After having hundreds of discussions with HR leaders on the emerging regulations of hiring tools, there has been one common misconception that is helpful to discuss: many HR leaders have told us that they simply don’t use AI in their systems. Unfortunately, upcoming regulation of automated hiring systems goes significantly beyond “just AI.” Indeed, we at Proceptual in our compliance work generally talk about “automated hiring tools” instead of AI.

What Is Specifically Being Regulated?

Let’s discuss the two most applicable regulatory bodies and how they are thinking about defining the toolsets to be regulated.

New York Local Law 144

New York City’s Local Law 144 goes into effect on July 5, 2023. It regulates what it calls “automated employment decision tools (AEDT).” It defines these tools quite widely, but to summarize, an AEDT:

  • Uses “machine learning, statistical modeling, data analytics, or artificial intelligence” in order to…
  • “substantially assist or replace discretionary decision-making”

Let’s break that down a bit. When the text of the law mentions “statistical modeling” and “data analytics”, that encompasses a very wide range of analysis — way beyond what could be considered AI! New York is focused on any computer-aided process that effectively makes decisions in any part of the hiring funnel, regardless of what the underlying technology is called.


EEOC has recently taken a strong interest in regulating automated hiring systems, naming the issue as one of 3 regulatory priorities for the next 3 years. EEOC recently released a substantial document discussing the issue, which is required reading for employers.

Employers are used to navigating the requirements of federal regulation like Title VII, ADA, and others. EEOC has been quite clear that those laws still apply to what they call “algorithmic decision-making tools.” For EEOC, then, the distinction between AI and anything else isn’t important — if an employer is using tools who discriminate, they are at risk.

So What Tools Are Being Regulated?

First, HR leaders should think carefully about the entire list of tools they use in the hiring process. It’s better to think broadly at the start of this process. In our work, we have seen the vast majority of tools to which the law applies fall into the following categories:

  • Resume sorting, prioritization, or filtering — particularly within an employer’s ATS. Nearly every employer uses a ATS system. If your system displays to hiring managers a sorted, ranked, or ordered list of applicants, it’s likely the law will apply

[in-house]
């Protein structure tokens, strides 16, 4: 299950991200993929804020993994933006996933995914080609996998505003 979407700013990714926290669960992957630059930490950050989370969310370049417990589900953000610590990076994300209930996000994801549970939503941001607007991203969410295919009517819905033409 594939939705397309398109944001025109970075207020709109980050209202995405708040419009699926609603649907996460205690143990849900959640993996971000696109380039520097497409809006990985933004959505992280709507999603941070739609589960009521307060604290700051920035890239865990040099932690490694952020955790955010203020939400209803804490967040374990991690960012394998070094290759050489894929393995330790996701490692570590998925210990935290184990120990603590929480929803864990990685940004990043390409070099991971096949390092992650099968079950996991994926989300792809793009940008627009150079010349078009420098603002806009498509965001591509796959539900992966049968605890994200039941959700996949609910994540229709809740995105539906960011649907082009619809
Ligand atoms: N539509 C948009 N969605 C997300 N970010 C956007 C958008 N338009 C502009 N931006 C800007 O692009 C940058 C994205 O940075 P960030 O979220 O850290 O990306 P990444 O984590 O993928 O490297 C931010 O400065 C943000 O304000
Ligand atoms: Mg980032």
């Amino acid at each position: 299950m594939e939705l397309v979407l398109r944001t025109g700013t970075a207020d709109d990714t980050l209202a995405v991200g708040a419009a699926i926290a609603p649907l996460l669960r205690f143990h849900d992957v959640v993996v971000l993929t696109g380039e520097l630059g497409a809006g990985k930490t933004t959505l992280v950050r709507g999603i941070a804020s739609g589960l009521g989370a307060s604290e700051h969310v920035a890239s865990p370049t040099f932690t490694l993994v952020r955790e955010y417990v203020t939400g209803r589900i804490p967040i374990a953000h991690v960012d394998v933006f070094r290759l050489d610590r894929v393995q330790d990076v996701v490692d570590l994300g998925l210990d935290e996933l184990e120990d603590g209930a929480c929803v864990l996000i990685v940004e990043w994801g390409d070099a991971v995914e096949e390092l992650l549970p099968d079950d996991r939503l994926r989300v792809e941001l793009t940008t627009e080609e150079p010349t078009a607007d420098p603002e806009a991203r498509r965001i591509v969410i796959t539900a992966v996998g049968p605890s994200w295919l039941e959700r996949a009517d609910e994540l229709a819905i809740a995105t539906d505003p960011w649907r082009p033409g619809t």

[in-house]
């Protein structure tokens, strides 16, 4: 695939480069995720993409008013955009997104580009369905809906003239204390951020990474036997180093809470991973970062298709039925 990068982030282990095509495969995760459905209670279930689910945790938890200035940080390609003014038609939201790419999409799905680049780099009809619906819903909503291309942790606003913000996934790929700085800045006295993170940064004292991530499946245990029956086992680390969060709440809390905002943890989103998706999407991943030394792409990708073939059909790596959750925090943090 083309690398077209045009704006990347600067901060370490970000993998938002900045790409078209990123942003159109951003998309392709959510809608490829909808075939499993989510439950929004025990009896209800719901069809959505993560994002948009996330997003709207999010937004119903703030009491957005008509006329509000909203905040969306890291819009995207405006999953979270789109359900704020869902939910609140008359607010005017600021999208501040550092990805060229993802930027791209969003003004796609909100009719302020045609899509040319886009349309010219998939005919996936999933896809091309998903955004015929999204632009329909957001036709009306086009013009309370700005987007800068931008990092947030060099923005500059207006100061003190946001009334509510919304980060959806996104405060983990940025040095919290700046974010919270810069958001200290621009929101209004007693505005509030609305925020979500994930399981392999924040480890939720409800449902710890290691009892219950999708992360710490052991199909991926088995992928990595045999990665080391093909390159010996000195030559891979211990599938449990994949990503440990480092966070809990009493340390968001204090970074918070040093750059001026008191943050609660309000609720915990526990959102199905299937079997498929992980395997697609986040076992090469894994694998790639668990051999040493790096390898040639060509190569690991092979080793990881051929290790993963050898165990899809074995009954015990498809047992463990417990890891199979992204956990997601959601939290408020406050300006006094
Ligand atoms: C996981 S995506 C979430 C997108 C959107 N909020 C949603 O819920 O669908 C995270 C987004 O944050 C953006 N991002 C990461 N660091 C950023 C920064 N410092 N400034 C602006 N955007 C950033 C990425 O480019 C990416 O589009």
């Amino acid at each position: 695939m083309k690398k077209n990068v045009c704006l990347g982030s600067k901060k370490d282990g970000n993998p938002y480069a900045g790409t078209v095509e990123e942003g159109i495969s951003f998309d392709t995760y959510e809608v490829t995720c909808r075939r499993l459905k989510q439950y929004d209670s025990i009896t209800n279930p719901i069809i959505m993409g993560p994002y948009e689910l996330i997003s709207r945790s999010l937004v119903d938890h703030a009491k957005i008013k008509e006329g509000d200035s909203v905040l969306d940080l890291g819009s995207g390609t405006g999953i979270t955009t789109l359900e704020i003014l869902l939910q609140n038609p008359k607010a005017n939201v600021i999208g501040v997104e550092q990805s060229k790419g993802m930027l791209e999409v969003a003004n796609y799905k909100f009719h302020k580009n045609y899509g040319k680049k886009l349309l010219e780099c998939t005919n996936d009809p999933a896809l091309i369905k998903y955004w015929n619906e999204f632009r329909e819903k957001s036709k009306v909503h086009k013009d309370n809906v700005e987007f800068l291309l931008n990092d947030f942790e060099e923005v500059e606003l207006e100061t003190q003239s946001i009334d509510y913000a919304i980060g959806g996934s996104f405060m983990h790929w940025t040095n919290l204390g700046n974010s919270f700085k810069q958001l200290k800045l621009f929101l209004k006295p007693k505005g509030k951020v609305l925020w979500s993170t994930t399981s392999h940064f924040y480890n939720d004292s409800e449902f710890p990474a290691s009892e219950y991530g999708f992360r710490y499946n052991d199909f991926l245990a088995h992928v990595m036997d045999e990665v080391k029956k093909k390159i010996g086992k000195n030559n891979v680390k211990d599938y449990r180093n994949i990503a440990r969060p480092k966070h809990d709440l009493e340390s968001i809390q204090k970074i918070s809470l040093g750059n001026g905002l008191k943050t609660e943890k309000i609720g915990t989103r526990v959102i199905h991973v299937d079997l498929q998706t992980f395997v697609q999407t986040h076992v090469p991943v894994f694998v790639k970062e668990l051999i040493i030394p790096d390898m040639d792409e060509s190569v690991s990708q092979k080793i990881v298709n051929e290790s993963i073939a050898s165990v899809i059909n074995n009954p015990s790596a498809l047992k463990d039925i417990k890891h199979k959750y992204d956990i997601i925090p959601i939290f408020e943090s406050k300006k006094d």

• Pre-hire assessment. Most employers also use some kind of assessment, particularly for entry-level or part-time applicants. Assessments which assign a score or ranking to candidates based on an internal algorithm likely will trigger the law. This will be especially true when the assessment is not a direct measure of hard job-required skills
  • Interview tools. A few years ago, there was a trend in HR tools which purported to judge some factor of an applicant based on an algorithm’s judgement of their recorded interview. These tools tended to work poorly and exhibited significant bias, so they are becoming less popular

AI Is Becoming Much More Widespread

Let’s set aside the question of whether a particular employer uses AI today. The reality, from watching how HR tool vendors have reacted to the exploding interest in AI, is that many systems will include AI even if they didn’t when the vendor was first chosen.

For example, Jazz HR is a very widely used, mainstream applicant tracking system (ATS). Here is featured image from their site:

Image from Jazz HR website

To be very clear, Jazz is a very widely used and totally mainstream HR product.

It will be very challenging for employers to argue to regulators that their systems do not come under the umbrella of an automated algorithm when those systems themselves claim to be AI!

As the tapestry of local, state, federal, and international regulation becomes more complicated, it’s helpful to remember what EEOC has made clear. When it comes to hiring discrimination, regardless of the technology used, you can’t blame the algorithm!

Proceptual provides compliance solutions for emerging regulation of automated and AI-powered hiring tools.